Nyandoro believes the Zimbabwean Premier Soccer League is a competitive league which produces players who are capable of playing in any league in the world. The former Zimbabwean international views the Absa Premiership as one of the top leagues and feels privileged to have finished his career in South Africa.
“We (Zimbabwe) have some players who have gone overseas, like Nyasha Mushekwi, Knowledge Musona and Benjani Mwaruwari … so the record is not bad, we have had players ending their career here. In football I always says if it happens then it happens, if not then it doesn’t. One other thing is, South Africa has one of the top leagues, where you can play and live comfortably after retiring from the game. There will be a thing about how we must look beyond South Africa, but for me I finished my career here and I was happy with what I achieved at Sundowns and I am still happy,” Nyandoro explained.
The 38-year-old believes a different approach needs to be used to get the best out of the current generation of players, saying changes in football and the impact this has had on players need to be factored into the game.
Nyandoro works as a scout at Sundowns and as a football analyst for Kwese TV. He also enjoys a new role at Sundowns as part of a team tasked with finding the next generation of superstars at the club.
“What I think needs to be done is to celebrate the previous generation for what they did, like Peter Ndlovu.
“What they did in their time will be difficult to see again, we should also celebrate the current players for what they are doing now, and leave it at that. To compare wouldn’t be fair, we respect Daniel Mudau for what we did at Sundowns, but we can’t compare Doctor Khumalo and the current players. What is more important is to celebrate the players right now … then they might give better performances.”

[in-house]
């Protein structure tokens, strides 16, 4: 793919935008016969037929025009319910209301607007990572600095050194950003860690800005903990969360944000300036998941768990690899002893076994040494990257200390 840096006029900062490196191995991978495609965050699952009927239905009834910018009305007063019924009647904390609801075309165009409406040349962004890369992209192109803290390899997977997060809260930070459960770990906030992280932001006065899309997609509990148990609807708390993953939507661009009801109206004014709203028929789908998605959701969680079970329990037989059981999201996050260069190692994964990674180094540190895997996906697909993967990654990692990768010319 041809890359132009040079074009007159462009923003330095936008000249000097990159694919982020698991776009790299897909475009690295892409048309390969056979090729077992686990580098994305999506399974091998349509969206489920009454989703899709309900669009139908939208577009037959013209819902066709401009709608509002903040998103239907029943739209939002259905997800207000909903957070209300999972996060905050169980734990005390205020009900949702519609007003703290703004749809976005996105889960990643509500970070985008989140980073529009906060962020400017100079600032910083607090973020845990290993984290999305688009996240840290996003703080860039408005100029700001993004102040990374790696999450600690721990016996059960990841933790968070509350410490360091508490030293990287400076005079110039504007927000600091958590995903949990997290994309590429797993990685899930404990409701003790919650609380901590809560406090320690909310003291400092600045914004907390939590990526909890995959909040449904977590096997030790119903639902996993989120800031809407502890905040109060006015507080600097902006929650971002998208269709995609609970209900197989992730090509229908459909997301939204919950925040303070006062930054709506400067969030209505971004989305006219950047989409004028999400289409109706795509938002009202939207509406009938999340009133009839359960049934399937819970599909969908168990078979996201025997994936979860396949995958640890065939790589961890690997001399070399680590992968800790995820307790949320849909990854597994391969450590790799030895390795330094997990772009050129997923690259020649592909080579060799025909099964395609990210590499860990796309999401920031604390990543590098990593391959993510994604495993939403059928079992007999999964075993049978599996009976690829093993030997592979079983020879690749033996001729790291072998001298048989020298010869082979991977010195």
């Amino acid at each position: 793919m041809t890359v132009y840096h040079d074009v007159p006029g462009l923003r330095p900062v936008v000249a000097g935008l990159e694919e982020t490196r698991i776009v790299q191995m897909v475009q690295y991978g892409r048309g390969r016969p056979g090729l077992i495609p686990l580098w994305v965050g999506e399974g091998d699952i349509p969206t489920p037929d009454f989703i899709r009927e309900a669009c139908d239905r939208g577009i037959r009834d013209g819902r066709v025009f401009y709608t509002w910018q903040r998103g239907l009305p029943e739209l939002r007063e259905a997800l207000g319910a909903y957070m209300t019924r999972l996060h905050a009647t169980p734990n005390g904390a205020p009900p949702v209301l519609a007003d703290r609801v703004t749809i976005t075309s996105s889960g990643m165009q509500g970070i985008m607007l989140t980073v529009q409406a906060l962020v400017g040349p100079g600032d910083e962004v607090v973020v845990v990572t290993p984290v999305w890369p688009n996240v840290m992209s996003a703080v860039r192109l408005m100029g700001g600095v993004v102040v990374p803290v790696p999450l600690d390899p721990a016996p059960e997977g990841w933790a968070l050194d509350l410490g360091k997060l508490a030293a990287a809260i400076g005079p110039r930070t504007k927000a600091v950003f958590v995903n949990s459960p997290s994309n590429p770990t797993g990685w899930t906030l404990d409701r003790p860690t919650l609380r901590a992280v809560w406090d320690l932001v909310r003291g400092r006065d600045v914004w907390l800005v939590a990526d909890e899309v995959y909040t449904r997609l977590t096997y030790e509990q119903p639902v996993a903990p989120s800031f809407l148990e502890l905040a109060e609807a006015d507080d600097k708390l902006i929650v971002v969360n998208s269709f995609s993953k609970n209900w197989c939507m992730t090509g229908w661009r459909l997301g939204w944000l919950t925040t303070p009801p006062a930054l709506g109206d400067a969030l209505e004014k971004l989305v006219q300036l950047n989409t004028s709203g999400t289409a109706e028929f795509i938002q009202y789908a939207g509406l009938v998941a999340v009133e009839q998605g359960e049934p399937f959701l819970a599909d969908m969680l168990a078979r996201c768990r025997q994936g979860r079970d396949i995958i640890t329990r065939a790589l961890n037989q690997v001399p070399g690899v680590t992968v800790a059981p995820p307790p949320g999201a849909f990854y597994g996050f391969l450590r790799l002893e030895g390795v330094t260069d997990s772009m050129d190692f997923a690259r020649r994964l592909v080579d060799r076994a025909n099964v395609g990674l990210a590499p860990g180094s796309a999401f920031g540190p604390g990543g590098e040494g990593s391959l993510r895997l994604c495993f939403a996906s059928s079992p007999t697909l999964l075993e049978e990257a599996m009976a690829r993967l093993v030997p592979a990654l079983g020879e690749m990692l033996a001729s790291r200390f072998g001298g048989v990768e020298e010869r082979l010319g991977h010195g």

The soft-spoken man, born in Bulawayo, hopes to give back to the people of Zimbabwe by helping those who are less fortunate through charity work in honour of his late mother, whom he describes as a giving woman who shared everything she had with those around her.
The 38-year-old hopes to coach a professional club in the future but says he needs to take his time observing.
“I would love to coach, I tell my kids to do what they know best, I can do other stuff in terms of business, but I know football, I would like to coach some day, but I need to learn, you don’t want to jump in, I need to take it step by step, and when the time is right I believe I can do it,” concluded Nyandoro.